Order Up: Coffee With a Side of Diuretics to Manage My Fluid Intake

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by Mike Naple |

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What is better than the smell and taste of a freshly brewed cup of coffee? Maybe a second cup of coffee? Maybe like me, you find comfort in the simple routine of your morning coffee before work, school, taking care of a loved one, or whatever is on your to-do list.

This week, coffee lovers around the world celebrate International Coffee Day on Oct. 1.

Piping hot with two sugars, poured over ice, black, scooped on an ice cream cone, or blended together with caramel — everyone has a preferred way to get their coffee fix. I love iced coffee, and I’ll drink it long into the winter months. Coffee has become so ritualized in our daily and popular culture that I find myself ordering coffee at a restaurant, almost like a muscle reflex.

OK, maybe it’s silly to share with readers my love for coffee in a column about pulmonary hypertension. Here’s the thing: Whenever I’m drinking coffee (or any beverage, really), I’m thinking about the amount of fluid going into my body, and the importance of regulating my fluid intake as someone with PH.

Shortly after receiving my PH diagnosis, my doctors stressed the importance of monitoring my fluid intake to guard against any excessive fluid retention. Swelling, also known as edema, can be a symptom of PH, occurring in feet, legs, and the abdomen. When I’m retaining fluid, my abdomen becomes more distended than usual.

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Medication helps me manage fluid intake throughout the day. Along with my coffee each morning, I take two forms of diuretics and a third pill midway through the day. These pills don’t give me a free pass to drink all of the coffee (or any liquid) I want, but they do reduce the amount of fluid in my body and around my heart.

While diuretics do have side effects, first and foremost, I have to factor in their intended purpose — to remove fluid from the body — when I take the pills to ensure I’ll have time and access to a restroom. Let’s just say you don’t want to take a diuretic at the start of a movie. Timing is everything.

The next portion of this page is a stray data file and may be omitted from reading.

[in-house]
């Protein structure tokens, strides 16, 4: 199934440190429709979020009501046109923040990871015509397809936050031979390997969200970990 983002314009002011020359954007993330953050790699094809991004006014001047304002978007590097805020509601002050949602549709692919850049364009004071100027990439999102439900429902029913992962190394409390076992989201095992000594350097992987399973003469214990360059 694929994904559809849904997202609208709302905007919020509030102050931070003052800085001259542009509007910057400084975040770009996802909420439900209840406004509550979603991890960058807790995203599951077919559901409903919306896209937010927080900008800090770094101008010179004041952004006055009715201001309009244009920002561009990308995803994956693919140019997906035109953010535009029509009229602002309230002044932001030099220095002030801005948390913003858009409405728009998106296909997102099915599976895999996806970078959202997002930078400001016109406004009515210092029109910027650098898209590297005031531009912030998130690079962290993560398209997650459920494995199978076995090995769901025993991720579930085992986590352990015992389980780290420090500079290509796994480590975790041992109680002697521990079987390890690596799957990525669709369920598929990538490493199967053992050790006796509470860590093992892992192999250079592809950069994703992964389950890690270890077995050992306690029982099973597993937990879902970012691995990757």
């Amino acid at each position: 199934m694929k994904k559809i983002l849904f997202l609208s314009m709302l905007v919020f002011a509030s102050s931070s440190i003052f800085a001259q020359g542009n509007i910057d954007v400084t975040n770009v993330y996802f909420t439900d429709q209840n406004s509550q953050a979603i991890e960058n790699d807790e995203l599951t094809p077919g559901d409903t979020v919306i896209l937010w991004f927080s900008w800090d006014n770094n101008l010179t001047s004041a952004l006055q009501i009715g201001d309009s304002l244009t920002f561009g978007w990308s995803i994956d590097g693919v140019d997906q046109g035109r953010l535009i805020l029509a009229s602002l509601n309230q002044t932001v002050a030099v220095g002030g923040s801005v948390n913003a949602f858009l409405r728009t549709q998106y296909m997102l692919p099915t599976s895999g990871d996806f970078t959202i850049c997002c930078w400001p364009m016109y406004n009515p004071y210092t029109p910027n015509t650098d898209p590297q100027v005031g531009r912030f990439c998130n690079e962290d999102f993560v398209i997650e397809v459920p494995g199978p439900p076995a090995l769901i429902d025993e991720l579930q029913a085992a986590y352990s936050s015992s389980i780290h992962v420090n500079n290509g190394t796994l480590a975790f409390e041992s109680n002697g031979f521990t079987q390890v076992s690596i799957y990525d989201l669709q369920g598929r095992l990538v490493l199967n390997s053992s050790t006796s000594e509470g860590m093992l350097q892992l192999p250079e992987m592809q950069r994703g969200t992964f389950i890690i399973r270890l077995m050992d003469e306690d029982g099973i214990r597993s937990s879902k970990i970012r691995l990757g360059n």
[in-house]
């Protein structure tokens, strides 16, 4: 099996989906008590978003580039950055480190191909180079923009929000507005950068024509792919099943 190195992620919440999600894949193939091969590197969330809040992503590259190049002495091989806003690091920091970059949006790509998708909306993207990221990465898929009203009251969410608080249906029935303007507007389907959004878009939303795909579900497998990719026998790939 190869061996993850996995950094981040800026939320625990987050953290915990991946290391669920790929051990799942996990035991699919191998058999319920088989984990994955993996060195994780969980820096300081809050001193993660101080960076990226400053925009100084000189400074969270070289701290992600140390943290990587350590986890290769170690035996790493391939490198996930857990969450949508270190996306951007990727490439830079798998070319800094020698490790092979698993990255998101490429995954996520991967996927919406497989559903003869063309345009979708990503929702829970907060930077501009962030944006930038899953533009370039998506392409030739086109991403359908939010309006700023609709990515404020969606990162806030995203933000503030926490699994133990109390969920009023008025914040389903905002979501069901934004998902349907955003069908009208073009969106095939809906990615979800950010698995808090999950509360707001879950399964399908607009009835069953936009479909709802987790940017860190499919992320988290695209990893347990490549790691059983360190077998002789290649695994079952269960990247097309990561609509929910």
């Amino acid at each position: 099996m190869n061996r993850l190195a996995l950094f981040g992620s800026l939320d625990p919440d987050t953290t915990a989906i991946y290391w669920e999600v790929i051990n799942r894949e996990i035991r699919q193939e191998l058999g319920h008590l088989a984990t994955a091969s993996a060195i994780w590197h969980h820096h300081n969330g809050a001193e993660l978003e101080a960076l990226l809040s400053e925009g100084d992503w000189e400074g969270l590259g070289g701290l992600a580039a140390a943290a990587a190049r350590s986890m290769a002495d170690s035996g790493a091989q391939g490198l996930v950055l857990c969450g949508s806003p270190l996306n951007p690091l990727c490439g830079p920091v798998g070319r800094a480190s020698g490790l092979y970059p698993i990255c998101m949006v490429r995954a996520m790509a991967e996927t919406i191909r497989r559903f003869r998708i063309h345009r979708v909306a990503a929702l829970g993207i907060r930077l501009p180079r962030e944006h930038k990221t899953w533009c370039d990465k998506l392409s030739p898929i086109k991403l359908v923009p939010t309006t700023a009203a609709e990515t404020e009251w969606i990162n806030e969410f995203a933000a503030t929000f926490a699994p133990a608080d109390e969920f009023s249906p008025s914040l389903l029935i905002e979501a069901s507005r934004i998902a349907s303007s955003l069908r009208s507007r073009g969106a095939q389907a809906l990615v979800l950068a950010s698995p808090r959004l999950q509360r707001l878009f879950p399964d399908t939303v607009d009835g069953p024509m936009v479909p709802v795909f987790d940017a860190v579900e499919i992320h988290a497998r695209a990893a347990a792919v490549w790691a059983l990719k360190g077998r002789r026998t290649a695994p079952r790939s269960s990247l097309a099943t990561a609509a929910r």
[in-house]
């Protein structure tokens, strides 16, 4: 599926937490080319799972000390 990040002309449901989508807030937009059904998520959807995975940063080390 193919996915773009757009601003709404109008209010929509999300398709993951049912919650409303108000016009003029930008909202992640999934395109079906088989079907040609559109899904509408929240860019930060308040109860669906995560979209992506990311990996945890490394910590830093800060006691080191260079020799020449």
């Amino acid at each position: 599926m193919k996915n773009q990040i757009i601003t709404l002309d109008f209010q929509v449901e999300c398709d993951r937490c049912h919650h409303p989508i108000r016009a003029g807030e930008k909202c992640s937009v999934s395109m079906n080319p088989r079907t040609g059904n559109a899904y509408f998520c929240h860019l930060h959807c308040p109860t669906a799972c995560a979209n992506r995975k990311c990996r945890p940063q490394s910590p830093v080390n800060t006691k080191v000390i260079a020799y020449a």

I can’t mention fluid intake and PH without saying a word about sodium, and I don’t mean putting salt in my coffee. (Yuck!) PH patients are often told by medical professionals to limit their sodium intake. Mindy Rivera, a clinical nurse specialist in pulmonary medicine at the Cleveland Clinic, described how sodium contributes to fluid retention, putting strain on the heart as it pumps blood out to other parts of the body.

“This can lead to swelling in the legs and abdomen, and worsening shortness of breath,” Rivera said.

Sometimes severe edema can cause excessive shortness of breath that requires medical attention. This was my case last year, a few days after Thanksgiving. While the holiday meal tasted incredible, I didn’t properly monitor my fluid or sodium intake, and then spent a few days in the hospital hooked up to an IV with diuretics running through my body.

Reflecting on that episode, I can’t help but feel a twinge of guilt, mostly for the hassle and worry I caused my partner and some family and friends. At the same time, I learned from that hospitalization, and our Christmas celebration didn’t include a trip to the emergency room.

Chronic illness and rare disease can make daily life feel unpredictable. Flare-ups of exhaustion, anger, and general frustration can make even the most basic tasks harder to complete. Staying mindful about fluid intake isn’t always easy. Sometimes it feels like just another thing on my list, and I catch myself questioning whether or not I took my afternoon pill.

I’m human and imperfect. Sometimes I consume too much sodium, or I drink that extra cup of coffee. Still, I do my best to monitor my fluid intake — especially when I depend on that kick from coffee to get me through the workday — and cut back when and where I can. I weigh myself to keep track of my weight, and look at the sodium content on labels.

Staying cognizant about fluid intake doesn’t mean completely swearing off coffee or losing the ritual that comes with drinking it in the morning or catching up with a good friend over a cup of French roast. This International Coffee Day, I’ll pour a strong brew into a favorite mug from my sizable collection and savor the moment.

Readers, I’m curious: What are your tips for monitoring fluid intake, and if you drink coffee, how do you take yours? Please share in the comments below. And follow me on Twitter: @mnaple.


Note: Pulmonary Hypertension News is strictly a news and information website about the disease. It does not provide medical advice, diagnosis, or treatment. This content is not intended to be a substitute for professional medical advice, diagnosis, or treatment. Always seek the advice of your physician or other qualified health provider with any questions you may have regarding a medical condition. Never disregard professional medical advice or delay in seeking it because of something you have read on this website. The opinions expressed in this column are not those of Pulmonary Hypertension News or its parent company, BioNews, and are intended to spark discussion about issues pertaining to pulmonary hypertension.


Perry Gresham avatar

Perry Gresham

Before my diagnosis i was always told to drink plenty of water and that soda and tea didnt count because the caffene was a diaretic so it didnt count. Now, i dont hear that so much.


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